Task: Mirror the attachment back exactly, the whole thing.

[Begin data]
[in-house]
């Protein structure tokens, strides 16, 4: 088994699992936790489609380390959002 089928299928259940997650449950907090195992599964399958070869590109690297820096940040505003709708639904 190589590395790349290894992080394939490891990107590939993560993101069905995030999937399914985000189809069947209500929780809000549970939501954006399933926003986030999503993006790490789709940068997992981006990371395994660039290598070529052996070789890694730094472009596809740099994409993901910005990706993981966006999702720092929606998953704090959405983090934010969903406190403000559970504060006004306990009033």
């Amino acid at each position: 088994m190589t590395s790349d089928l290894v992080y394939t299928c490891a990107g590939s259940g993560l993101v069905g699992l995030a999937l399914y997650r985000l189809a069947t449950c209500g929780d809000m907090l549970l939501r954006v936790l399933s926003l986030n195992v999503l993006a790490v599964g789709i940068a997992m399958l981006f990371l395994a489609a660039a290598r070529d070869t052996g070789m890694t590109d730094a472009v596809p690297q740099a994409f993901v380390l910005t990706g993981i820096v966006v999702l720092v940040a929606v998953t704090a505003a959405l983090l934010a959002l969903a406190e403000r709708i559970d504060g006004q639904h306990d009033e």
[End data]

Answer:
[in-house]
């Protein structure tokens, strides 16, 4: 088994699992936790489609380390959002 089928299928259940997650449950907090195992599964399958070869590109690297820096940040505003709708639904 190589590395790349290894992080394939490891990107590939993560993101069905995030999937399914985000189809069947209500929780809000549970939501954006399933926003986030999503993006790490789709940068997992981006990371395994660039290598070529052996070789890694730094472009596809740099994409993901910005990706993981966006999702720092929606998953704090959405983090934010969903406190403000559970504060006004306990009033």
């Amino acid at each position: 088994m190589t590395s790349d089928l290894v992080y394939t299928c490891a990107g590939s259940g993560l993101v069905g699992l995030a999937l399914y997650r985000l189809a069947t449950c209500g929780d809000m907090l549970l939501r954006v936790l399933s926003l986030n195992v999503l993006a790490v599964g789709i940068a997992m399958l981006f990371l395994a489609a660039a290598r070529d070869t052996g070789m890694t590109d730094a472009v596809p690297q740099a994409f993901v380390l910005t990706g993981i820096v966006v999702l720092v940040a929606v998953t704090a505003a959405l983090l934010a959002l969903a406190e403000r709708i559970d504060g006004q639904h306990d009033e």